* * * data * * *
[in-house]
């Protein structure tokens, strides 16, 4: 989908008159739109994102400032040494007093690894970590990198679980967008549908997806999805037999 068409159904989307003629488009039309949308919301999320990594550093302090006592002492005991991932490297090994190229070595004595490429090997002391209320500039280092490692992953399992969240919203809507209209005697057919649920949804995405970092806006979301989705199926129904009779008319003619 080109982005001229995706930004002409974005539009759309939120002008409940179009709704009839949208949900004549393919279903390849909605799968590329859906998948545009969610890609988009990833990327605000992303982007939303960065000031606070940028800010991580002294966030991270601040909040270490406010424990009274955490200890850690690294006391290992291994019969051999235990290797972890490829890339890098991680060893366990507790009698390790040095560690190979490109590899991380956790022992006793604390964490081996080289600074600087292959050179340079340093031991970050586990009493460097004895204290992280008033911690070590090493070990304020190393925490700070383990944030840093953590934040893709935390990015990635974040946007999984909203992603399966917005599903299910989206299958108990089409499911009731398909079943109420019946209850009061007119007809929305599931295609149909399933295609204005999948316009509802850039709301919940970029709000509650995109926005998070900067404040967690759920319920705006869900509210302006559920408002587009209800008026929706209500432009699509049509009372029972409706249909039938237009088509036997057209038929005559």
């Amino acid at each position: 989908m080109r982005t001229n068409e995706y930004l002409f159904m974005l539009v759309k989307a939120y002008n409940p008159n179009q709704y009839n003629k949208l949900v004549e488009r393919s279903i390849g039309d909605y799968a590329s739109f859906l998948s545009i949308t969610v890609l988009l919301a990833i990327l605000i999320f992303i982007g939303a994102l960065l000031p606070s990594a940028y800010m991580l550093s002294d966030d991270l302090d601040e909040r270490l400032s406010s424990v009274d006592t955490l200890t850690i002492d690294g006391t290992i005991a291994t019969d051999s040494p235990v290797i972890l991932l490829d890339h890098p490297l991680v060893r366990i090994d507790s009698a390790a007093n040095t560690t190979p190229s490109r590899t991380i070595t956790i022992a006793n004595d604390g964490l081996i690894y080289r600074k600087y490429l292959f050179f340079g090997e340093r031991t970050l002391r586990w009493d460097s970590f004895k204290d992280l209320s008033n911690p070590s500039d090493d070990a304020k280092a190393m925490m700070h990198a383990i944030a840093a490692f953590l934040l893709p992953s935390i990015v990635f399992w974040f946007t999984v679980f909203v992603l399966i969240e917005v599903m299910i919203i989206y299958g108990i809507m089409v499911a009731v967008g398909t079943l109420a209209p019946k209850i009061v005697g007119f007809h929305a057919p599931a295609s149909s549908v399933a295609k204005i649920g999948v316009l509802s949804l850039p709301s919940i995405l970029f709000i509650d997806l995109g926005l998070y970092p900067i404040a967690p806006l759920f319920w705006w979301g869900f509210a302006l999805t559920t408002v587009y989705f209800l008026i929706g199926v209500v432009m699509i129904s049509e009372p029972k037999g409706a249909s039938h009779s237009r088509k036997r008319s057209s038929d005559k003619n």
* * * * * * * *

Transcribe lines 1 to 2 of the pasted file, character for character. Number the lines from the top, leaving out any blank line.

[in-house]
């Protein structure tokens, strides 16, 4: 989908008159739109994102400032040494007093690894970590990198679980967008549908997806999805037999 068409159904989307003629488009039309949308919301999320990594550093302090006592002492005991991932490297090994190229070595004595490429090997002391209320500039280092490692992953399992969240919203809507209209005697057919649920949804995405970092806006979301989705199926129904009779008319003619 080109982005001229995706930004002409974005539009759309939120002008409940179009709704009839949208949900004549393919279903390849909605799968590329859906998948545009969610890609988009990833990327605000992303982007939303960065000031606070940028800010991580002294966030991270601040909040270490406010424990009274955490200890850690690294006391290992291994019969051999235990290797972890490829890339890098991680060893366990507790009698390790040095560690190979490109590899991380956790022992006793604390964490081996080289600074600087292959050179340079340093031991970050586990009493460097004895204290992280008033911690070590090493070990304020190393925490700070383990944030840093953590934040893709935390990015990635974040946007999984909203992603399966917005599903299910989206299958108990089409499911009731398909079943109420019946209850009061007119007809929305599931295609149909399933295609204005999948316009509802850039709301919940970029709000509650995109926005998070900067404040967690759920319920705006869900509210302006559920408002587009209800008026929706209500432009699509049509009372029972409706249909039938237009088509036997057209038929005559």